Thursday, October 21, 2010

The Kinist Tower of Babel

In their rebellion against God, Babelists and kinists alike find their
unity in idols. For the Babelists, it was the tower, with the goal
of making “its top” reach “the heavens.” For kinists, it is race,
with the goal of extending a One Racial Order throughout
the country.
Kinists like accusing non-kinists of promoting the building of another Tower of Babel simply because non-kinists don’t believe racial groups should be nationally segregated.

This of course is a false antithesis; one doesn’t have to support national segregation to oppose Babelism.

Besides the fact that the kinist view of Babel is irrational, it is actually the kinists who promote building another Tower of Babel, for kinism and Babelism share common principles. We will consider this in light of the goal of the original Babelists as described in Genesis 11:4:
“Then they said, ‘Come, let us build ourselves a city and a tower with its top in the heavens, and let us make a name for ourselves, lest we be dispersed over the face of the whole earth.’”
Those at Babel were prideful and rebellious against God. In defiance of God the Babelists exalted man (“let us make a name for ourselves”) instead of seeking God’s glory.

Likewise, kinism is based on pride and rebellion towards God. In defiance of God, kinism, in its race worship, exalts racial man instead of seeking God’s glory. Kinism says in effect, “Let us make a name for our race.”

In their rebellion against God, Babelists and kinists alike find their unity in idols. For the Babelists, it was the tower, with the goal of making “its top” reach “the heavens.” For kinists, it is race, with the goal of extending a One Racial Order throughout the country.

Babelism was obviously premised on a pagan worldview. Only in this worldview could the Babel society hope to maintain its idolatrous unity and avoid collapsing, or, being “dispersed over the face of the whole earth.”

But kinism is likewise premised on a pagan worldview. While masquerading as Christianity, kinism is heresy and therefore ultimately pagan. It is race-worship expressed in Christian terms. In kinism, it is only in an idolatrous unity by race can society avoid collapsing. Thus the Kinist Institute Manifesto reads:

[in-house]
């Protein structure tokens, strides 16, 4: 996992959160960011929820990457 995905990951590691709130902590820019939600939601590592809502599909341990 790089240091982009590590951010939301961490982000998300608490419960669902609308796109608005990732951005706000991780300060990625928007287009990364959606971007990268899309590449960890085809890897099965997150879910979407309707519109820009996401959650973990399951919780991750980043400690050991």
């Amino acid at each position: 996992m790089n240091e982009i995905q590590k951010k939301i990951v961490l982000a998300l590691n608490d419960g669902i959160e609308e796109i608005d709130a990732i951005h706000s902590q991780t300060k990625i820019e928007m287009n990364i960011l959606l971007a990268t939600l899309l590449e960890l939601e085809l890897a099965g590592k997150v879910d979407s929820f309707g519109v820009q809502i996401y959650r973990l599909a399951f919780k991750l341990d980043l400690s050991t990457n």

[W]e stand or fall with no other but the White peoples of Europe, and their standards of beauty, their cultural achievements, the achievements of their civilization, established through the confluence of pagan and Christian traditions, are both irreplaceable and vital to our survival as a people.
“The Kinist Institute Manifesto,” The Kinist Institute for European-American Studies.  Retrieved October 21, 2010.
Notice how the manifest says “[W]e stand or fall with no other but the White peoples of Europe.” It does not say, “We stand or fall with God’s people.” Instead, the manifesto looks to white pagandom (“the confluence of pagan and Christian traditions”) as “vital to our survival as a people.” (While kinism also claims Christian traditions as vital to survival, this is merely lip service, as true Christianity is not syncretistic.)

Kinism holds that a society of white Christians and pagans is more secure than a society of Christians of different “races.” For kinists, Christ is not enough to unify, but “race”—the Kinist Tower of Babel—is. While kinism rejects allowing Christians of different races into the country, it does allow non-Christian pagans into the country, so long as they are the same race.

Thus the same site that promotes the Kinist Manifesto says “Kinism.net advocates an end [to] all non-white immigration.” “Summary Statement of Purpose,” The Kinist Institute for European-American Studies.  Retrieved October 21, 2010.

There is no qualification to this statement—white pagans are no less allowed into the country than white Christians. But non-white Christians, by being prohibited from entering the country, are thus considered even more detrimental to “our survival as a people” than white pagans. In kinism, faith and ethics are at best less important than “race.”

Because Christians of different races are considered detrimental to society, and because non-Christians, or pagans, of the same race are not considered detrimental (or at least less detrimental), in kinism race trumps Christianity—and thereby Christ Himself. Race is the god by which all other things are judged. Thus race is the tower upon which the kinists unite in their opposition to God. The kinist god of race is the ultimate measure of things.

Thus, consistent kinists are neo-Babelists, with an idol of race that extends to the heavens, attempting to eclipse all other things--including God Almighty.  But this is in vain.  God always wins.

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